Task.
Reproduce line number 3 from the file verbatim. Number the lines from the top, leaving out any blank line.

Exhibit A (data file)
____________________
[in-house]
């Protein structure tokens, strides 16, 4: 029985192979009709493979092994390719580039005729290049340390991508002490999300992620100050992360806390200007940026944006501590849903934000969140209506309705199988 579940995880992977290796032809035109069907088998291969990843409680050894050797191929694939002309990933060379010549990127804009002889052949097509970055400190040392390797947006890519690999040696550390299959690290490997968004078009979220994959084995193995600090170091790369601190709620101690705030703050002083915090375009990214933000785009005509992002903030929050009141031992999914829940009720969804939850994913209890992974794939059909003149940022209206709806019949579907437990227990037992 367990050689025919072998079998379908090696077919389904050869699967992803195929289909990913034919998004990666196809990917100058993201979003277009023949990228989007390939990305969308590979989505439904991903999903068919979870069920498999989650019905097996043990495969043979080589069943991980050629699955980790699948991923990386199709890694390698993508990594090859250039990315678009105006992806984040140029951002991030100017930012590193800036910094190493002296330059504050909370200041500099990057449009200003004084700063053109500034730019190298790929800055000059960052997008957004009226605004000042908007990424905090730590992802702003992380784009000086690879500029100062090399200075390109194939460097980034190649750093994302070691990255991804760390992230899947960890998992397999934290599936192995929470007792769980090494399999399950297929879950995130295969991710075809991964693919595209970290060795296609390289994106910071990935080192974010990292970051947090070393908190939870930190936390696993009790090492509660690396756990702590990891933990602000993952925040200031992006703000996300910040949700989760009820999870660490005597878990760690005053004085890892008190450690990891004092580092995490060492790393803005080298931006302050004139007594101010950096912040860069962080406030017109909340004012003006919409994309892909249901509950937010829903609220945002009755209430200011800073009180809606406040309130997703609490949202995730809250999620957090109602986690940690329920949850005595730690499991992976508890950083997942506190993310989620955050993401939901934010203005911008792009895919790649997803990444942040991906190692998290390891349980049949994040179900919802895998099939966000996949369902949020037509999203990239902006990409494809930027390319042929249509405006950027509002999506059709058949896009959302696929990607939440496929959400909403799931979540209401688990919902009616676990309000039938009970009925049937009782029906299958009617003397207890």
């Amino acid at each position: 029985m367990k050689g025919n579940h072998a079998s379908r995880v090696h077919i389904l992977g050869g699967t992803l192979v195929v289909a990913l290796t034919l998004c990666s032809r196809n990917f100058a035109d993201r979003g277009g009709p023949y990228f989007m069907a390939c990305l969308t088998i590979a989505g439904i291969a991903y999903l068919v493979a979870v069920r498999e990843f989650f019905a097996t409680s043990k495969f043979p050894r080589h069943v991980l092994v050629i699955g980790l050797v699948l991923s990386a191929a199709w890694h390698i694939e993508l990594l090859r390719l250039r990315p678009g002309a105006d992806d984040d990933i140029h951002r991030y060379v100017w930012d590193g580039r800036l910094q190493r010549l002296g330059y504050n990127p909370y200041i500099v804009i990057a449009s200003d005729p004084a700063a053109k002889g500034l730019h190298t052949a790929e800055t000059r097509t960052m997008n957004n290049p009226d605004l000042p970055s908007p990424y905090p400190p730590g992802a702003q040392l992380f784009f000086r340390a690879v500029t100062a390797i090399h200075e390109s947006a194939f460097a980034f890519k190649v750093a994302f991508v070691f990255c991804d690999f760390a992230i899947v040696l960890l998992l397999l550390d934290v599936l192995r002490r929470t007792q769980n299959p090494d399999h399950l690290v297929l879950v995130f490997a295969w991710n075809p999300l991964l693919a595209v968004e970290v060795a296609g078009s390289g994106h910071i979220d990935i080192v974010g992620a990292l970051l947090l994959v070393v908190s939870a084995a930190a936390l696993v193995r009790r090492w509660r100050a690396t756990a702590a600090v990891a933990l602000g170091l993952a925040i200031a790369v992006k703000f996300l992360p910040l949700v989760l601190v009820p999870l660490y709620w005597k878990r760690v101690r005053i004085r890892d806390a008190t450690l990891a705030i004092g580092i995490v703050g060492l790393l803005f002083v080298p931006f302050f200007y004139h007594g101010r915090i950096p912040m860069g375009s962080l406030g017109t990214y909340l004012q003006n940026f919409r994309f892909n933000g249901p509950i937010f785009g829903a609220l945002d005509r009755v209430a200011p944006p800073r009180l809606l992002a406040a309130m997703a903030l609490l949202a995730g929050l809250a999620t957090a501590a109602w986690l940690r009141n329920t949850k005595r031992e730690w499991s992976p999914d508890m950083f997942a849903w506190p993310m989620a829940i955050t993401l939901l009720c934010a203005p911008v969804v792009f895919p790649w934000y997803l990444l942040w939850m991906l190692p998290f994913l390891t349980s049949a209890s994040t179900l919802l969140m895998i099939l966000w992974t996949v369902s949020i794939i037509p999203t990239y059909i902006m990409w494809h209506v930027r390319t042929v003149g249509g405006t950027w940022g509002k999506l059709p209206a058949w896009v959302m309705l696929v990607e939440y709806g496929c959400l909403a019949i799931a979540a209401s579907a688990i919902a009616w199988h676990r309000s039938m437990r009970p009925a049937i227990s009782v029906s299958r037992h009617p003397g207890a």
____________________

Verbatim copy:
């Amino acid at each position: 029985m367990k050689g025919n579940h072998a079998s379908r995880v090696h077919i389904l992977g050869g699967t992803l192979v195929v289909a990913l290796t034919l998004c990666s032809r196809n990917f100058a035109d993201r979003g277009g009709p023949y990228f989007m069907a390939c990305l969308t088998i590979a989505g439904i291969a991903y999903l068919v493979a979870v069920r498999e990843f989650f019905a097996t409680s043990k495969f043979p050894r080589h069943v991980l092994v050629i699955g980790l050797v699948l991923s990386a191929a199709w890694h390698i694939e993508l990594l090859r390719l250039r990315p678009g002309a105006d992806d984040d990933i140029h951002r991030y060379v100017w930012d590193g580039r800036l910094q190493r010549l002296g330059y504050n990127p909370y200041i500099v804009i990057a449009s200003d005729p004084a700063a053109k002889g500034l730019h190298t052949a790929e800055t000059r097509t960052m997008n957004n290049p009226d605004l000042p970055s908007p990424y905090p400190p730590g992802a702003q040392l992380f784009f000086r340390a690879v500029t100062a390797i090399h200075e390109s947006a194939f460097a980034f890519k190649v750093a994302f991508v070691f990255c991804d690999f760390a992230i899947v040696l960890l998992l397999l550390d934290v599936l192995r002490r929470t007792q769980n299959p090494d399999h399950l690290v297929l879950v995130f490997a295969w991710n075809p999300l991964l693919a595209v968004e970290v060795a296609g078009s390289g994106h910071i979220d990935i080192v974010g992620a990292l970051l947090l994959v070393v908190s939870a084995a930190a936390l696993v193995r009790r090492w509660r100050a690396t756990a702590a600090v990891a933990l602000g170091l993952a925040i200031a790369v992006k703000f996300l992360p910040l949700v989760l601190v009820p999870l660490y709620w005597k878990r760690v101690r005053i004085r890892d806390a008190t450690l990891a705030i004092g580092i995490v703050g060492l790393l803005f002083v080298p931006f302050f200007y004139h007594g101010r915090i950096p912040m860069g375009s962080l406030g017109t990214y909340l004012q003006n940026f919409r994309f892909n933000g249901p509950i937010f785009g829903a609220l945002d005509r009755v209430a200011p944006p800073r009180l809606l992002a406040a309130m997703a903030l609490l949202a995730g929050l809250a999620t957090a501590a109602w986690l940690r009141n329920t949850k005595r031992e730690w499991s992976p999914d508890m950083f997942a849903w506190p993310m989620a829940i955050t993401l939901l009720c934010a203005p911008v969804v792009f895919p790649w934000y997803l990444l942040w939850m991906l190692p998290f994913l390891t349980s049949a209890s994040t179900l919802l969140m895998i099939l966000w992974t996949v369902s949020i794939i037509p999203t990239y059909i902006m990409w494809h209506v930027r390319t042929v003149g249509g405006t950027w940022g509002k999506l059709p209206a058949w896009v959302m309705l696929v990607e939440y709806g496929c959400l909403a019949i799931a979540a209401s579907a688990i919902a009616w199988h676990r309000s039938m437990r009970p009925a049937i227990s009782v029906s299958r037992h009617p003397g207890a």